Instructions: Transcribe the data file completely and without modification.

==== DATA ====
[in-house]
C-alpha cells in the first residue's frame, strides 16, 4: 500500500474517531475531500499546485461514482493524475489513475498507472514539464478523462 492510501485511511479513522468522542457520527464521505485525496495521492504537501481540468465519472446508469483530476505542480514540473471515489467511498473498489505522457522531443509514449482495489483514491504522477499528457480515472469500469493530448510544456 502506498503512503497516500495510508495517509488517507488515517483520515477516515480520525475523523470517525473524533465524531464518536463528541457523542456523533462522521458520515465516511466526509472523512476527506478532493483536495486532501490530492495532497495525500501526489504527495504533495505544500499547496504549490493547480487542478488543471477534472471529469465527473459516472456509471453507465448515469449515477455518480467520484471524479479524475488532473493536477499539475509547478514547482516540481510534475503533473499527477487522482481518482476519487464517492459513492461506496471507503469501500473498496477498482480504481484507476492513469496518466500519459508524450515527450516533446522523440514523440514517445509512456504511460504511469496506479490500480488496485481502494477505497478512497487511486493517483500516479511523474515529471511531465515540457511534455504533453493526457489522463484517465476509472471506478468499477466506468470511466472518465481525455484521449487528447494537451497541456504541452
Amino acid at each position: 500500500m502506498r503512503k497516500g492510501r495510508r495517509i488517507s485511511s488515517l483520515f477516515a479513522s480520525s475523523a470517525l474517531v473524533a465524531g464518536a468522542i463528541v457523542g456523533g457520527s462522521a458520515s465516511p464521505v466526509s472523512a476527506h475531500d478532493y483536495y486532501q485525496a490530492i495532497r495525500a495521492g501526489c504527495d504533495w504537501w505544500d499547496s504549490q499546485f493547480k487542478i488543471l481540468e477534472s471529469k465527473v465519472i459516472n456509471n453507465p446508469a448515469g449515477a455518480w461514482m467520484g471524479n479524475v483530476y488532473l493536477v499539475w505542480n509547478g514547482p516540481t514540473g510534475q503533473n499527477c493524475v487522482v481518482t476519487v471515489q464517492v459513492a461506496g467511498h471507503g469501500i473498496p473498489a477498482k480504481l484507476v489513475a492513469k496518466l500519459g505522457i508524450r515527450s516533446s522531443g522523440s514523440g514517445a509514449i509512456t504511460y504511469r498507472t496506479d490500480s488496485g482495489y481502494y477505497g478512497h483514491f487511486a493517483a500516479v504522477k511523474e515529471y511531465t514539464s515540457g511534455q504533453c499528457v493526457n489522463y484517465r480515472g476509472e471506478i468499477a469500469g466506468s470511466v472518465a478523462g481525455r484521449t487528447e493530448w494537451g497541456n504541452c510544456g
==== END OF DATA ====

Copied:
[in-house]
C-alpha cells in the first residue's frame, strides 16, 4: 500500500474517531475531500499546485461514482493524475489513475498507472514539464478523462 492510501485511511479513522468522542457520527464521505485525496495521492504537501481540468465519472446508469483530476505542480514540473471515489467511498473498489505522457522531443509514449482495489483514491504522477499528457480515472469500469493530448510544456 502506498503512503497516500495510508495517509488517507488515517483520515477516515480520525475523523470517525473524533465524531464518536463528541457523542456523533462522521458520515465516511466526509472523512476527506478532493483536495486532501490530492495532497495525500501526489504527495504533495505544500499547496504549490493547480487542478488543471477534472471529469465527473459516472456509471453507465448515469449515477455518480467520484471524479479524475488532473493536477499539475509547478514547482516540481510534475503533473499527477487522482481518482476519487464517492459513492461506496471507503469501500473498496477498482480504481484507476492513469496518466500519459508524450515527450516533446522523440514523440514517445509512456504511460504511469496506479490500480488496485481502494477505497478512497487511486493517483500516479511523474515529471511531465515540457511534455504533453493526457489522463484517465476509472471506478468499477466506468470511466472518465481525455484521449487528447494537451497541456504541452
Amino acid at each position: 500500500m502506498r503512503k497516500g492510501r495510508r495517509i488517507s485511511s488515517l483520515f477516515a479513522s480520525s475523523a470517525l474517531v473524533a465524531g464518536a468522542i463528541v457523542g456523533g457520527s462522521a458520515s465516511p464521505v466526509s472523512a476527506h475531500d478532493y483536495y486532501q485525496a490530492i495532497r495525500a495521492g501526489c504527495d504533495w504537501w505544500d499547496s504549490q499546485f493547480k487542478i488543471l481540468e477534472s471529469k465527473v465519472i459516472n456509471n453507465p446508469a448515469g449515477a455518480w461514482m467520484g471524479n479524475v483530476y488532473l493536477v499539475w505542480n509547478g514547482p516540481t514540473g510534475q503533473n499527477c493524475v487522482v481518482t476519487v471515489q464517492v459513492a461506496g467511498h471507503g469501500i473498496p473498489a477498482k480504481l484507476v489513475a492513469k496518466l500519459g505522457i508524450r515527450s516533446s522531443g522523440s514523440g514517445a509514449i509512456t504511460y504511469r498507472t496506479d490500480s488496485g482495489y481502494y477505497g478512497h483514491f487511486a493517483a500516479v504522477k511523474e515529471y511531465t514539464s515540457g511534455q504533453c499528457v493526457n489522463y484517465r480515472g476509472e471506478i468499477a469500469g466506468s470511466v472518465a478523462g481525455r484521449t487528447e493530448w494537451g497541456n504541452c510544456g